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StarCraft: A Game That Stands the Test of Time

Updated on July 30, 2014

Some Games Are Just THAT Good

I've got a fairly narrow range of games I will play. I would say I'm more picky than most but I have to confess that there are some titles that lure me in against my better judgement and as much as I want to dislike them, I have to admit defeat and cry out, "You win! You're an awesome game and I enjoy playing you!". Games I thought too immature for me like Pokémon, or too medieval for me like Amnesia became part of my list of personal favorites and StarCraft was no exception. I'm not big on strategy games, especially low resolution, time consuming, difficult strategy games like StarCraft... but it was a hit back in 98 and it did have a sci-fi slant to it so I figured, "What the heck! Let's give 'er". And I did. And I liked it :)

I liked it so much in fact that for several periods over the last decade and a half I couldn't stop playing it. I became somewhat adept in memorizing the stats of every unit and knowing exactly what build order and what timing was necessary to counter a specific enemy strategy. Unfortunately my execution time was a little slow so I had to settle with mediocre win:loss ratios on Battle.net as I struggled to keep my wins just barely higher so I wouldn't get booted from multiplayer games.

All in all though I have to admit there's a potent addiction factor at play and I would say there are few games out there quite as durable as StarCraft. Every time I've walked into my local game store, even though the PC section has all but vanished completely, the one dusty old display box that's never moved is the StarCraft battle chest. The store may not have the real-estate to put a single shelf of PC titles but they can justify keeping a place of honor for that battle chest! So what's Blizzard's secret anyway? How'd they do it? What's so awesome about StarCraft?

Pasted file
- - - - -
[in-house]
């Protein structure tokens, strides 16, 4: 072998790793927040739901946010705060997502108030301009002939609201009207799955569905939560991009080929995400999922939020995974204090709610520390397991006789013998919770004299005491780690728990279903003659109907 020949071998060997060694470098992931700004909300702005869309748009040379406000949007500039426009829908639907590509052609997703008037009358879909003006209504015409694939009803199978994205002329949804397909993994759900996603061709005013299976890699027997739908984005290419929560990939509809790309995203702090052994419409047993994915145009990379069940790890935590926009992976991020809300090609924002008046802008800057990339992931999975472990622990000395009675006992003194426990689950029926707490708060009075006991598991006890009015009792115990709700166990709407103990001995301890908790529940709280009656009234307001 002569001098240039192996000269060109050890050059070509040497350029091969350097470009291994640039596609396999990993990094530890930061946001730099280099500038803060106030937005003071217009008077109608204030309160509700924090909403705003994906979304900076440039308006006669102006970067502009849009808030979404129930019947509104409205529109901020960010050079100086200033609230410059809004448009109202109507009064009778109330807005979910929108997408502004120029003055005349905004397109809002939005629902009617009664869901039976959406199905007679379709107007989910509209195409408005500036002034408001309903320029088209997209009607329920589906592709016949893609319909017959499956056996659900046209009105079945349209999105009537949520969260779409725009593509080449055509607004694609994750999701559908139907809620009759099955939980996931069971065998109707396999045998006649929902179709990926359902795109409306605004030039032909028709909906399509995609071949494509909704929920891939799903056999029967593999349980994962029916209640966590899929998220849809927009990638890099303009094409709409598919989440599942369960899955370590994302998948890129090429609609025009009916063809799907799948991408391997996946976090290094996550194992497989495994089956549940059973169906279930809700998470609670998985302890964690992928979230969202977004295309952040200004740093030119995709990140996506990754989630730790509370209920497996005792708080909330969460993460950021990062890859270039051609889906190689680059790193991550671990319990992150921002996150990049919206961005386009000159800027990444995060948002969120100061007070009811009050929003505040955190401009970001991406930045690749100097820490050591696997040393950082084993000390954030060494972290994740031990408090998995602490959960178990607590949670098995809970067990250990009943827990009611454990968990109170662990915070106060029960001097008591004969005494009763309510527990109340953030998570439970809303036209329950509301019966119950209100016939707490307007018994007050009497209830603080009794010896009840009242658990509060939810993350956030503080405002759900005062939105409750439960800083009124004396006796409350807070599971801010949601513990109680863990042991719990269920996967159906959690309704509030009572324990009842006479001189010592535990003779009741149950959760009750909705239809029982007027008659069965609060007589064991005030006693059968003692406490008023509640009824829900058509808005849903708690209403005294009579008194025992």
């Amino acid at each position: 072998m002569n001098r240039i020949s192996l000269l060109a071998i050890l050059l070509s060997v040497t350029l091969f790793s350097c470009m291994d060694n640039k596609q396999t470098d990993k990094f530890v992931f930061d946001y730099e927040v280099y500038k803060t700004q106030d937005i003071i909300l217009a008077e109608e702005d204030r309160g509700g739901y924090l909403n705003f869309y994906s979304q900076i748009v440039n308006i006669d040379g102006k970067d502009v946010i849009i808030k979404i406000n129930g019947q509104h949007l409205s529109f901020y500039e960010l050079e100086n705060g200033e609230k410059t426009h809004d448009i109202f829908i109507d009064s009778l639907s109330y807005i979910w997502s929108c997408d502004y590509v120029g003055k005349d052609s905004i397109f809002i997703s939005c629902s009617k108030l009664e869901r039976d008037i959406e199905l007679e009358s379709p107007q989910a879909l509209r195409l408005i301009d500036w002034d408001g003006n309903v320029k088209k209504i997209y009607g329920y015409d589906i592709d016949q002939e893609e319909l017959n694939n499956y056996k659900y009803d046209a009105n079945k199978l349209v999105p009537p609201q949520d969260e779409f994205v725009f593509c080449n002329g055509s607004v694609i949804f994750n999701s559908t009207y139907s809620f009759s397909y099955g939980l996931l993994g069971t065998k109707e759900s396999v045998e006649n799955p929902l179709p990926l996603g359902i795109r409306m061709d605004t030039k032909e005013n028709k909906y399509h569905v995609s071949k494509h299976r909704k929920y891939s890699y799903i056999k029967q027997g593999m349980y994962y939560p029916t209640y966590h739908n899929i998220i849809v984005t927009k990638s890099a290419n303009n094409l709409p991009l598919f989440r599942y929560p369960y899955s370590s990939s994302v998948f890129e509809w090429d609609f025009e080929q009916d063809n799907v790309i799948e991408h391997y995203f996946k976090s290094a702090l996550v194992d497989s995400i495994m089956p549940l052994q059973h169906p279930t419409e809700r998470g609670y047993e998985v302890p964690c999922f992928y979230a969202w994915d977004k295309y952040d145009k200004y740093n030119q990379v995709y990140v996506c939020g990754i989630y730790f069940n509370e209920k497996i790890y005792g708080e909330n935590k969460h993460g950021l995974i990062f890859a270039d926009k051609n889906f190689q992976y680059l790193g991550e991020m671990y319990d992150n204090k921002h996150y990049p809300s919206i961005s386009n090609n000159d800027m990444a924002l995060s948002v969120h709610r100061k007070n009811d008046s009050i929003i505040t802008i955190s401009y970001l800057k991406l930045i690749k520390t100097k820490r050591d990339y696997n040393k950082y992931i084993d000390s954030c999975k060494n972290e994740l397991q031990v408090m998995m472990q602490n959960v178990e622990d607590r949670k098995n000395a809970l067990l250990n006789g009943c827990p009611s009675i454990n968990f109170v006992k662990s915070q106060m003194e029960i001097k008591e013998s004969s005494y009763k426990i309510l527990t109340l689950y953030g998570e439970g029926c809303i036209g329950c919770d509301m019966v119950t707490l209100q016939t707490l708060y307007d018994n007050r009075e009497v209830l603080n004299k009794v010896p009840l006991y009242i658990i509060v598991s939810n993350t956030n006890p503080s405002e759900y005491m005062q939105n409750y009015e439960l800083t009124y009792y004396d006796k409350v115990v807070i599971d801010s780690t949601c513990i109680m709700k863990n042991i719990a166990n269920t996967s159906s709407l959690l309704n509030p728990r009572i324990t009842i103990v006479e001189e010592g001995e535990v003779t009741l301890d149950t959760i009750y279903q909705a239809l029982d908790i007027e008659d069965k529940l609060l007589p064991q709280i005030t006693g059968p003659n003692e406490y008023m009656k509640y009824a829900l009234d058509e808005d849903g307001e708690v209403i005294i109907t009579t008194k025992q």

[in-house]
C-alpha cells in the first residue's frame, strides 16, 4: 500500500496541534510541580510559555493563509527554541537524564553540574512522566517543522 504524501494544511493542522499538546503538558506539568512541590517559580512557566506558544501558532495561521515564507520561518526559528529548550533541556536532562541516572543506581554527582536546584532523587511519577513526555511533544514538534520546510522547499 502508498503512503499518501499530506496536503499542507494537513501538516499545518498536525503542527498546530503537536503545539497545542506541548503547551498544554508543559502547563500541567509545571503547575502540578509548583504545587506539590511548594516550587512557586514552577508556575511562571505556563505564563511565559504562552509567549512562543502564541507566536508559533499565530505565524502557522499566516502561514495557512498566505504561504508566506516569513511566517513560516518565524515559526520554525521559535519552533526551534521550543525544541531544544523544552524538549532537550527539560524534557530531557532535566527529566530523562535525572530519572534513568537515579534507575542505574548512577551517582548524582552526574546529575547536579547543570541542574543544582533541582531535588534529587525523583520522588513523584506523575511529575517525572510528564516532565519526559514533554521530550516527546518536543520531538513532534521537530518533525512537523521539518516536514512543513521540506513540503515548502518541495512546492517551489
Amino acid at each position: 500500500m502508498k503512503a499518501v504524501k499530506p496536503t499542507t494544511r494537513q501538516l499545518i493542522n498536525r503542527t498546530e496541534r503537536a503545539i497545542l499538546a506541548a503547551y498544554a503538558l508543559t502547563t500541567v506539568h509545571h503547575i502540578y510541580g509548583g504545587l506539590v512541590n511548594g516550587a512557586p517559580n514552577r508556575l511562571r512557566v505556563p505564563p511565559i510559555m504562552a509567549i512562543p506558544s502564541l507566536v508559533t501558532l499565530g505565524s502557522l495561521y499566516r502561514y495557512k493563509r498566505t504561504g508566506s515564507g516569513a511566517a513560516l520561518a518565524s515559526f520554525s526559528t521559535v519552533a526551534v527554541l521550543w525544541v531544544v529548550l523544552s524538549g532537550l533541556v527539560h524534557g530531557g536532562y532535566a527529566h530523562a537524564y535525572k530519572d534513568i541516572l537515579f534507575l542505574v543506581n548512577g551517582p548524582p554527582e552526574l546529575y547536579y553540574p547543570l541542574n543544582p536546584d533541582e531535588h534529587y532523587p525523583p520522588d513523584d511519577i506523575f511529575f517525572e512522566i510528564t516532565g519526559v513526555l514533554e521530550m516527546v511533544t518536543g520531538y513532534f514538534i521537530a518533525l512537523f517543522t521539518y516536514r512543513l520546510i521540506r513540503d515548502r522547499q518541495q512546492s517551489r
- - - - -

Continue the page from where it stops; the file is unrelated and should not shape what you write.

Early Game Insurance

StarCraft Basics

Blizzard didn't get ahead of themselves when making this game. In fact they're known to be rather slow with game development but they make no apologies for this and the results are worth it. That's because they establish a set of core principles and stick to them. StarCraft wasn't a complex game, notwithstanding the complexity of the various units but beyond that, it was pretty basic. You've got 2 types of resources, a few main building archetypes, which are largely copied across the 3 races, barring some creative details differentiating them, several intuitive map designs offering a balance of pros and cons for each base location, ground and air units with special abilities and that's about it. The graphics and sound were good enough to represent what they were supposed to but that's it. StarCraft is really just a well designed playground that only comes to life when the human element factors in. That was the game's strength.

StarCraft Balance

One of the reasons the game never got stale was because of how well Blizzard managed to balance the units. Granted each race was fundamentally designed such that every unit and every attack had a counter but given that the units were not carbon copies with different names and textures, it did require a lot of investment to make sure that the game played fairly no matter which race you chose.

Take for example your basic infantry units, the zergling, the marine and the zealot. They are roughly equivalent in the build hierarchy and they are the earliest units you can produce but they have vastly different characteristics, which means that you can't possibly make the game fair by simply trying to balance all the units of a given class. You have to cross-balance units from different tiers and allow weaknesses from different times in the game to become strengths later on and vice versa. It's a rather complex simulation that doesn't come down to matching hitpoints. The marine was the only starter unit that could use a ranged attack AND hit air units. Quite an advantage. Too bad they're so weak, they die with a couple of hits and have no air targets to shoot at early on. The zerglings had even fewer hitpoints but they spawn in 2's and are quite agile. Many naïve players have fallen to zergling rushes. The zealots are stronger than a tank and can decimate a group of marines or zerglings but they're expensive and slow to build. It's easy to pick on something like attack and say the game's not fair but that's not the case. There's a clever workaround for everything, like putting my weak marines behind supply depots or in a bunker until I have something strong enough to defend myself with.